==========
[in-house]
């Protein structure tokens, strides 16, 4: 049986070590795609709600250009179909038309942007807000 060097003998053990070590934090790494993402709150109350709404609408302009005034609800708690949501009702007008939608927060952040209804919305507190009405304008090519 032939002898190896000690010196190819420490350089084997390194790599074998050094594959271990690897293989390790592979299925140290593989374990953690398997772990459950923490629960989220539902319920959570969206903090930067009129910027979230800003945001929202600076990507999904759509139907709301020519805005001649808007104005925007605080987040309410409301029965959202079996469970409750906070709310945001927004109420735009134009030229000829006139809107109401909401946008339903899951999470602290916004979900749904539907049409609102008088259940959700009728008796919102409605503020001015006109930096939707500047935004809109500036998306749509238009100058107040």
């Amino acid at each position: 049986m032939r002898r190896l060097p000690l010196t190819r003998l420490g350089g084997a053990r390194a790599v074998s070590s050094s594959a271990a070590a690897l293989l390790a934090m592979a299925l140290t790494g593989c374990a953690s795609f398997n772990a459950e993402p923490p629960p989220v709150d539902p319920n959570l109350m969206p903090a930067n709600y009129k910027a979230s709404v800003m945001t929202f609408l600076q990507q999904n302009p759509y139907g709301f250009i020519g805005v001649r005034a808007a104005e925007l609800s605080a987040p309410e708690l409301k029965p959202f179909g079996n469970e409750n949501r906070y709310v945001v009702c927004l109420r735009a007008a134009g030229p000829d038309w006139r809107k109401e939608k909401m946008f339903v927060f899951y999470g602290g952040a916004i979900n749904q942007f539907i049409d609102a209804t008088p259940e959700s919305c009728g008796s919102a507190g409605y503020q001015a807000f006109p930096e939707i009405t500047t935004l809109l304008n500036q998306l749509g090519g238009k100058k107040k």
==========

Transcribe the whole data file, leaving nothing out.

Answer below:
[in-house]
């Protein structure tokens, strides 16, 4: 049986070590795609709600250009179909038309942007807000 060097003998053990070590934090790494993402709150109350709404609408302009005034609800708690949501009702007008939608927060952040209804919305507190009405304008090519 032939002898190896000690010196190819420490350089084997390194790599074998050094594959271990690897293989390790592979299925140290593989374990953690398997772990459950923490629960989220539902319920959570969206903090930067009129910027979230800003945001929202600076990507999904759509139907709301020519805005001649808007104005925007605080987040309410409301029965959202079996469970409750906070709310945001927004109420735009134009030229000829006139809107109401909401946008339903899951999470602290916004979900749904539907049409609102008088259940959700009728008796919102409605503020001015006109930096939707500047935004809109500036998306749509238009100058107040």
């Amino acid at each position: 049986m032939r002898r190896l060097p000690l010196t190819r003998l420490g350089g084997a053990r390194a790599v074998s070590s050094s594959a271990a070590a690897l293989l390790a934090m592979a299925l140290t790494g593989c374990a953690s795609f398997n772990a459950e993402p923490p629960p989220v709150d539902p319920n959570l109350m969206p903090a930067n709600y009129k910027a979230s709404v800003m945001t929202f609408l600076q990507q999904n302009p759509y139907g709301f250009i020519g805005v001649r005034a808007a104005e925007l609800s605080a987040p309410e708690l409301k029965p959202f179909g079996n469970e409750n949501r906070y709310v945001v009702c927004l109420r735009a007008a134009g030229p000829d038309w006139r809107k109401e939608k909401m946008f339903v927060f899951y999470g602290g952040a916004i979900n749904q942007f539907i049409d609102a209804t008088p259940e959700s919305c009728g008796s919102a507190g409605y503020q001015a807000f006109p930096e939707i009405t500047t935004l809109l304008n500036q998306l749509g090519g238009k100058k107040k």